Advice to Graduates
Sleep through the commencement speech.
May 10, 2010, Vol. 15, No. 32 • By ANDREW FERGUSON
Today’s successful speaker, if he is to be relatable, will toss phrases like “men and women” and “ladies and gentlemen” to history’s compost. In my recent studies I may have found the transition point, the moment when “I commend these men and women” became “Hey, you guys.” Anna Quindlen, a former columnist for the New York Times, didn’t use that precise phrase in her commencement address, which is almost Kingsol-verian in its popularity. But she did perfectly embody the forced chumminess that speakers are expected to assume in front of the spoken-to, as well as the solipsism that underlies it.
“Begin with that most terrifying of all things, a clean slate,” she told Mount Holyoke’s class of ’99. “Then look, every day, at the choices you are making, and when you ask yourself why you are making them, find this answer: for me, for me!”
If you were a graduate today, and you were faced with the choice of listening to a public intellectual like Anna Quindlen or something else, you would do what today’s graduates try to do: choose something else. This is much to their credit. And so they choose TV stars. This is less to their credit, but after four years in the world’s finest system of higher education it’s what they know. Most lists of best commencement speeches include talks by the comedians Conan O’Brien, Jon Stewart, and Stephen Colbert. Time, for its part, inexplicably included a speech by the actor who played that White House political adviser on West Wing. The balding, red-headed one. He told the class of 2006 at the University of Wisconsin to “be the active hero of your own life.”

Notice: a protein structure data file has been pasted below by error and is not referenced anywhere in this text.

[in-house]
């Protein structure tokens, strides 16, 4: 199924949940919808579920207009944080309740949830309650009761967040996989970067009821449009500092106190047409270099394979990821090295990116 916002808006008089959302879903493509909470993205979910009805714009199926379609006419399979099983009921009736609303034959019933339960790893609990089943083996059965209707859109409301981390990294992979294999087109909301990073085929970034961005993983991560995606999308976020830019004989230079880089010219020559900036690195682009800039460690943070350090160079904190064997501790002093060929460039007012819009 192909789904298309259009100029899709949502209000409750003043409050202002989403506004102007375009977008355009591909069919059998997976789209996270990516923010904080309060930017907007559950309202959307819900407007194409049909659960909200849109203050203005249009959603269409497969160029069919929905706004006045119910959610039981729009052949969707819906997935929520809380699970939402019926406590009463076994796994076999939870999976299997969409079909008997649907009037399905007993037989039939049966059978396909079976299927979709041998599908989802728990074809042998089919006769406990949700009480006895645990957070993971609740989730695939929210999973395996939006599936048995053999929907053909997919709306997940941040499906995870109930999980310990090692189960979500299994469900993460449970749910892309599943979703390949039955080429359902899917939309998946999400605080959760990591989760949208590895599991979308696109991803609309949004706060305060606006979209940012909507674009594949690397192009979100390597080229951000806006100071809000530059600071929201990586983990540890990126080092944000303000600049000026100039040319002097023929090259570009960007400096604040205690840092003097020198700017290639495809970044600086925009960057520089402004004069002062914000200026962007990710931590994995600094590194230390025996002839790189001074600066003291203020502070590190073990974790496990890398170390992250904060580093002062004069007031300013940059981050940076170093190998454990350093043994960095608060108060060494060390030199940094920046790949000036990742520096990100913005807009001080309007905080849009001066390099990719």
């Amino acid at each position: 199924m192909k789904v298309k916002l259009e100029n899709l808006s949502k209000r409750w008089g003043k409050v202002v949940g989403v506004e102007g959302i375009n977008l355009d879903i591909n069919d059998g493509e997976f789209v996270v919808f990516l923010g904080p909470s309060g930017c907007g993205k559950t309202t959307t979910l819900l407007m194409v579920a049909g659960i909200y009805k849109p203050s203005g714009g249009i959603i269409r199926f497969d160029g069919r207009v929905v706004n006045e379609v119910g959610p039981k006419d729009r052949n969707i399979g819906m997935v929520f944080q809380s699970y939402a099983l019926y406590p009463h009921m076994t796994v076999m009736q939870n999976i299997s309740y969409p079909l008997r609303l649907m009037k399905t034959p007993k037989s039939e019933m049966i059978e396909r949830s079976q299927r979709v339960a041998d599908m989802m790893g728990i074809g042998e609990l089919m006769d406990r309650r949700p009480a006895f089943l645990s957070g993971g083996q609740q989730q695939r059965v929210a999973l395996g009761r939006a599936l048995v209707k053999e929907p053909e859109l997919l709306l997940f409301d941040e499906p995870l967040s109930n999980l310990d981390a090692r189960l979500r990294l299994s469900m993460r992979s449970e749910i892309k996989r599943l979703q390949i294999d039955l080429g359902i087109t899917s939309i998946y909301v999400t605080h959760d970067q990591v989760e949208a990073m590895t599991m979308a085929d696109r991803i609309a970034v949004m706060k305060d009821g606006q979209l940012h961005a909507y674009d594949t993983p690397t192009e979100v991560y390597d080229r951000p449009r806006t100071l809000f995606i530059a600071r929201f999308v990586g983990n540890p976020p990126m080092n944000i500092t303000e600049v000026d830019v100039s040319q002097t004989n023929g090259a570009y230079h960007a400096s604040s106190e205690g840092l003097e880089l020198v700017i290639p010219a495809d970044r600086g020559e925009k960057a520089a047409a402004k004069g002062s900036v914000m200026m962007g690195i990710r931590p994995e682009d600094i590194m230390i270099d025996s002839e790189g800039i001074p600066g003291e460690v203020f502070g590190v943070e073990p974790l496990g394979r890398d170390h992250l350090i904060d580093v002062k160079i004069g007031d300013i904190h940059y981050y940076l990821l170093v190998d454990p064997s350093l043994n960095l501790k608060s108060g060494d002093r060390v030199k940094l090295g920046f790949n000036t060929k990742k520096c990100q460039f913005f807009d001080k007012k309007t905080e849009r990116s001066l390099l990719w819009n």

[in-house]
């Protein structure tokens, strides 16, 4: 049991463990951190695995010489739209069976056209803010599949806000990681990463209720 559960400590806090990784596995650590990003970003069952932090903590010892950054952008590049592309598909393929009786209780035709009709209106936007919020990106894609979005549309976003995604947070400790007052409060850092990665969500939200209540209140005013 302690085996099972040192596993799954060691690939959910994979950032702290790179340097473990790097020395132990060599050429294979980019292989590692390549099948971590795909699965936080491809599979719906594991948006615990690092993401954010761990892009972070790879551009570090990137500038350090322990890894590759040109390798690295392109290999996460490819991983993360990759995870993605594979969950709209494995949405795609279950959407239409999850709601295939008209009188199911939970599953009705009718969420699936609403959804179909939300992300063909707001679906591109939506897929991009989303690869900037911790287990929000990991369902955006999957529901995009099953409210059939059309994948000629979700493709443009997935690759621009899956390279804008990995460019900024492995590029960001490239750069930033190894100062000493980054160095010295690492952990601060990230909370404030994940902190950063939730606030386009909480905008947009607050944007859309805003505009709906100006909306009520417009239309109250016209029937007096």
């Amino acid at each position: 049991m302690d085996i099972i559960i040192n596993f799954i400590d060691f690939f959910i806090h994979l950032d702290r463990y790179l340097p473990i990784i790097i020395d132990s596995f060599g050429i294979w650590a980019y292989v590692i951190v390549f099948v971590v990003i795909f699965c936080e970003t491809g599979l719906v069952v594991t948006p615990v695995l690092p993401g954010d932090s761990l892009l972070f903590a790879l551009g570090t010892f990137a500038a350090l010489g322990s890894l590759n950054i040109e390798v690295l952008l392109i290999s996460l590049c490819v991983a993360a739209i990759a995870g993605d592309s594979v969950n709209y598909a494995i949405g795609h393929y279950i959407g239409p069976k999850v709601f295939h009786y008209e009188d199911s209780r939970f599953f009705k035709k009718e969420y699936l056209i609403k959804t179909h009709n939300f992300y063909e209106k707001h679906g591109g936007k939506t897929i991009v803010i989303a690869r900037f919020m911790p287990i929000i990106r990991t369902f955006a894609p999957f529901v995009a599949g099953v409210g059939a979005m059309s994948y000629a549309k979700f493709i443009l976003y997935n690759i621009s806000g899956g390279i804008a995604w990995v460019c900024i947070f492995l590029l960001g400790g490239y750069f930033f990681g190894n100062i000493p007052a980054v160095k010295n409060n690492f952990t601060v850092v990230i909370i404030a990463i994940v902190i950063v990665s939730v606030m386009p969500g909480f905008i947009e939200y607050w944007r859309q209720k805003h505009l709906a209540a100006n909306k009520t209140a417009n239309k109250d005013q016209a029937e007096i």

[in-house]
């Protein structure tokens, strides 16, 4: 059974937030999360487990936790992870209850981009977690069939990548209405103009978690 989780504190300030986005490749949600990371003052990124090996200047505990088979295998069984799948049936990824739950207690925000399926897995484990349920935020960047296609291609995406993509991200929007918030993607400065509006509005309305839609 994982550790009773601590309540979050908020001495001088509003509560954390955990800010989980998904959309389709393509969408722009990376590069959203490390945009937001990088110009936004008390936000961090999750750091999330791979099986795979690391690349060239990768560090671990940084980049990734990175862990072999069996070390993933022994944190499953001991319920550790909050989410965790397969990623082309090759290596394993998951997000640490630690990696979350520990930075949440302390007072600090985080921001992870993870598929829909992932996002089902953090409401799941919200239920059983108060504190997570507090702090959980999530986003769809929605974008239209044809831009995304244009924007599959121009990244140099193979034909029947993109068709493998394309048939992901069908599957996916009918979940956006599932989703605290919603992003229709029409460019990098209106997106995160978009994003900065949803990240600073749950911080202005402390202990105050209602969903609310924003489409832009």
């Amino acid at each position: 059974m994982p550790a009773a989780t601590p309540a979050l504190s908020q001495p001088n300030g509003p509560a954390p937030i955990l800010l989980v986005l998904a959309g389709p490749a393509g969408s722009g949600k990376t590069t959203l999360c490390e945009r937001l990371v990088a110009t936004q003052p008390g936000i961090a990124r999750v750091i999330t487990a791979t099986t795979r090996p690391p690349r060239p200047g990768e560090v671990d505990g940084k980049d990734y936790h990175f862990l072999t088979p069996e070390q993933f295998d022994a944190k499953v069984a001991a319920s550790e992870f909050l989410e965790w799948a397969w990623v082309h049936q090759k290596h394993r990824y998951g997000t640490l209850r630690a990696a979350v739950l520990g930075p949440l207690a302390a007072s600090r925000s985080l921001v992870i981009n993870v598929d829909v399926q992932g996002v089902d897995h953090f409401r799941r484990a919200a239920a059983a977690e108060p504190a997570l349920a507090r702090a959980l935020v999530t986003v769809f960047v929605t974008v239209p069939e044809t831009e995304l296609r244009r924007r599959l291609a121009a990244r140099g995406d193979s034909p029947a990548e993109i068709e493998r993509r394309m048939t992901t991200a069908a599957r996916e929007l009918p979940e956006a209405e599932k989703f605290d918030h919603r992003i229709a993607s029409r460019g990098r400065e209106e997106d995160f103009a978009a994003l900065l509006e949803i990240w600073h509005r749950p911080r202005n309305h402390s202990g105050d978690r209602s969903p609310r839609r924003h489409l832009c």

The comedians, meanwhile, deliver stand-up routines. They offer the graduates a polished and extremely pricey entertainment essentially for free—the cost of an honorary degree; nothing, in other words. Maybe it dawns on them that they’re getting taken, because a thin vein of hostility runs through their talks.
“Whenever I hear that song,” Stewart said, after the band played his alma mater, “I think of nothing.” Colbert appeared at tiny Knox College in Galesburg, Illinois. In the space of a half hour he managed to insult them by pretending not to know the name of their town, dropping the f-bomb twice in front of the assembled grandparents and moms and dads, and ridiculing the name of their sports teams (“ The ‘Prairie Fire’ . . . I assume the ‘Flash Floods’ was taken”).
The graduates roared with laughter. They’d seen him on TV.
Andrew Ferguson is a senior editor at The Weekly Standard and the author of Crazy U: One Dad’s Crash Course in Getting His Kid Into College.
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